Introducing a series of posts from guest blogger Heather R. Archuletta. Heather has created an interesting resource in maps for us. Sounds like she did so serving as a ‘pillownaut‘ research subject for NASA. We’ll have to ask her.
Below, is the first in the series…
When one thinks of “Space agencies,” the big players probably spring to mind: NASA in America and Roskosmos in Russia. I started with those two when I first had the idea to compile a Google Map of all space centers – but I had no idea of the adventure ahead of me.
I thought I would research a few dozen sites. Turns out, 62 nations of the world have space agencies, spread out over nearly 200 flight centers, research hubs, manufacturing facilities, test stands, space ports, launch pads, and mission control centers!
The interactive map and master list includes links to every space agency website!
Once I had charted NASA and RFSA, I moved on to the Japanese Aerospace Exploration Agency (JAXA) and the Chinese National Space Administration (CNSA). These runners-up to the leaders had far more sites than I imagined! Well, there went my plans for a road trip.
I began the project as a gathering of possible vacation itineraries, but it morphed into a tracking tool of sorts, showing how huge the space industry has truly become.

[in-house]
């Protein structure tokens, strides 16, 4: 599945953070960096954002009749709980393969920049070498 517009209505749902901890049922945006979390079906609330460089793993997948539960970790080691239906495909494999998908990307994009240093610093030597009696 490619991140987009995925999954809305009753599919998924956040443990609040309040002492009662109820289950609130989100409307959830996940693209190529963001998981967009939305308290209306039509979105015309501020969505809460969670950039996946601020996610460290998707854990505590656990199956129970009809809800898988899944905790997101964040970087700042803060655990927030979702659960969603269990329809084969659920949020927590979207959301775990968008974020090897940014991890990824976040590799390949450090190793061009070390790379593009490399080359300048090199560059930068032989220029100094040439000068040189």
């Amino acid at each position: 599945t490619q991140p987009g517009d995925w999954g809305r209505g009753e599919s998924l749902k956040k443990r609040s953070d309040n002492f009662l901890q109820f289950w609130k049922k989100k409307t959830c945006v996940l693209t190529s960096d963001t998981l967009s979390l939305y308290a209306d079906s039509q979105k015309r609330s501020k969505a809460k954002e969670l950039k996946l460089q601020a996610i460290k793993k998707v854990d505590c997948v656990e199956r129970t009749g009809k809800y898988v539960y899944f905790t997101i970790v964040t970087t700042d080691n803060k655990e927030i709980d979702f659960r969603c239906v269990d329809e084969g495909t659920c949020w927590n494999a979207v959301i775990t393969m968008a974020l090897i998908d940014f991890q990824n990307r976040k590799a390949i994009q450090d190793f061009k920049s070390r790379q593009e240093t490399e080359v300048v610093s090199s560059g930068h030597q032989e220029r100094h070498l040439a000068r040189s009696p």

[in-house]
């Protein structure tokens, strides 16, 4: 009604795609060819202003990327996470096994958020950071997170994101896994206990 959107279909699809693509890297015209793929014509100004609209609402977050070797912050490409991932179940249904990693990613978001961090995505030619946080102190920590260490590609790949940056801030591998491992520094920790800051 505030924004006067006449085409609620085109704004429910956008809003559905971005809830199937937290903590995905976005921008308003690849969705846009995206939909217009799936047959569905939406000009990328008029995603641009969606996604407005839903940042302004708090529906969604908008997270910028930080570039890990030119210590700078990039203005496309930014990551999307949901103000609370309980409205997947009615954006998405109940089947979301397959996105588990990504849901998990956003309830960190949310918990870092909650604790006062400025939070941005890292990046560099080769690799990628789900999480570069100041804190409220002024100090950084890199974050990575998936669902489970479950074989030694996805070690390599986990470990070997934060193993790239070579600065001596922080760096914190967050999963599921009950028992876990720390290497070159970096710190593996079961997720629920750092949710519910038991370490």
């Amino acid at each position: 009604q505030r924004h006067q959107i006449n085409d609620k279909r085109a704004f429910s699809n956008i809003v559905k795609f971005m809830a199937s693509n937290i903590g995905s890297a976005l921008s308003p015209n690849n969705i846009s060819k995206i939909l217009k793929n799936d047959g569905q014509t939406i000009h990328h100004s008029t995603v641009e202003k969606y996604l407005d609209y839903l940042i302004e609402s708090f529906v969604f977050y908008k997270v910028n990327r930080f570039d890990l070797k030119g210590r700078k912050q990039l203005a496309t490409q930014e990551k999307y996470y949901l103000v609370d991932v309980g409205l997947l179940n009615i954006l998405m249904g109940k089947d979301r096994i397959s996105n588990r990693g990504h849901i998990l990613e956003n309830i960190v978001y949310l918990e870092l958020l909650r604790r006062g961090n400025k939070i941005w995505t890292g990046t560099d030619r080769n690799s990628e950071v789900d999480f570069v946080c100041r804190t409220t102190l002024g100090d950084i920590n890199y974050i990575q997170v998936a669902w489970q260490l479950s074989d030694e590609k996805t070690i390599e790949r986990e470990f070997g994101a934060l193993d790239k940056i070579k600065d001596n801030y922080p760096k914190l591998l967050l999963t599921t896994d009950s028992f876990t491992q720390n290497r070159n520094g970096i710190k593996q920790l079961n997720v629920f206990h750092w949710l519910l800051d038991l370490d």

Once the big players in Moonwalking and Earth-orbiting were tagged, I started moving through the space agencies with space probes or satellite capabilities, such as the ISRO (Indian Space Research Organization), the Canadian Space Agency (or l’Agence Spatiale Canadienne), and the amazing European Space Agency (ESA) – an anomaly in that it includes 19 government programs all working together (Austria, Belgium, Britain, Czech Republic, Denmark, Finland, France, Germany, Greece, Ireland, Italy, Luxembourg, the Netherlands, Norway, Poland, Portugal, Spain, Sweden, and Switzerland).
Each of the non-English-speaking agencies have both English and their native languages noted in their names and on their web sites. I know quite a bit of French and Italian, and have taken Russian classes – so romance languages and Cyrillic were workable.
The tough part came when I realized I needed to learn many Chinese and Japanese characters just to find addresses of space sites! I also learned the Devanagari alphabet for Hindi, and many mapping or space industry terms in Spanish, Swedish, Bulgarian, Brazilian Portuguese, Korean, Thai, and Arabic.